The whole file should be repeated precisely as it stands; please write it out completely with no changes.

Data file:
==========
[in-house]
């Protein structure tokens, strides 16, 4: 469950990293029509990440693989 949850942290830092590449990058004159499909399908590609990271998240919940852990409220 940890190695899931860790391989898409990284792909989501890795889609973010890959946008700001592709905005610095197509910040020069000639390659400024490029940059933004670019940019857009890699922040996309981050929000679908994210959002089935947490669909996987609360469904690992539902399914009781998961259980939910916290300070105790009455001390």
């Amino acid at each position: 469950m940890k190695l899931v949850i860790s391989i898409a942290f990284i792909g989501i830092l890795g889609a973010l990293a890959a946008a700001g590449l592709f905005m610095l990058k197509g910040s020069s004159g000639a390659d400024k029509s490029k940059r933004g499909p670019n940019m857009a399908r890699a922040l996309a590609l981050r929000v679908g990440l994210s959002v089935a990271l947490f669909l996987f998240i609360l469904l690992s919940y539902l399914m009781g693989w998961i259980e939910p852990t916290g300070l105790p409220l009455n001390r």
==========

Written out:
[in-house]
């Protein structure tokens, strides 16, 4: 469950990293029509990440693989 949850942290830092590449990058004159499909399908590609990271998240919940852990409220 940890190695899931860790391989898409990284792909989501890795889609973010890959946008700001592709905005610095197509910040020069000639390659400024490029940059933004670019940019857009890699922040996309981050929000679908994210959002089935947490669909996987609360469904690992539902399914009781998961259980939910916290300070105790009455001390």
């Amino acid at each position: 469950m940890k190695l899931v949850i860790s391989i898409a942290f990284i792909g989501i830092l890795g889609a973010l990293a890959a946008a700001g590449l592709f905005m610095l990058k197509g910040s020069s004159g000639a390659d400024k029509s490029k940059r933004g499909p670019n940019m857009a399908r890699a922040l996309a590609l981050r929000v679908g990440l994210s959002v089935a990271l947490f669909l996987f998240i609360l469904l690992s919940y539902l399914m009781g693989w998961i259980e939910p852990t916290g300070l105790p409220l009455n001390r």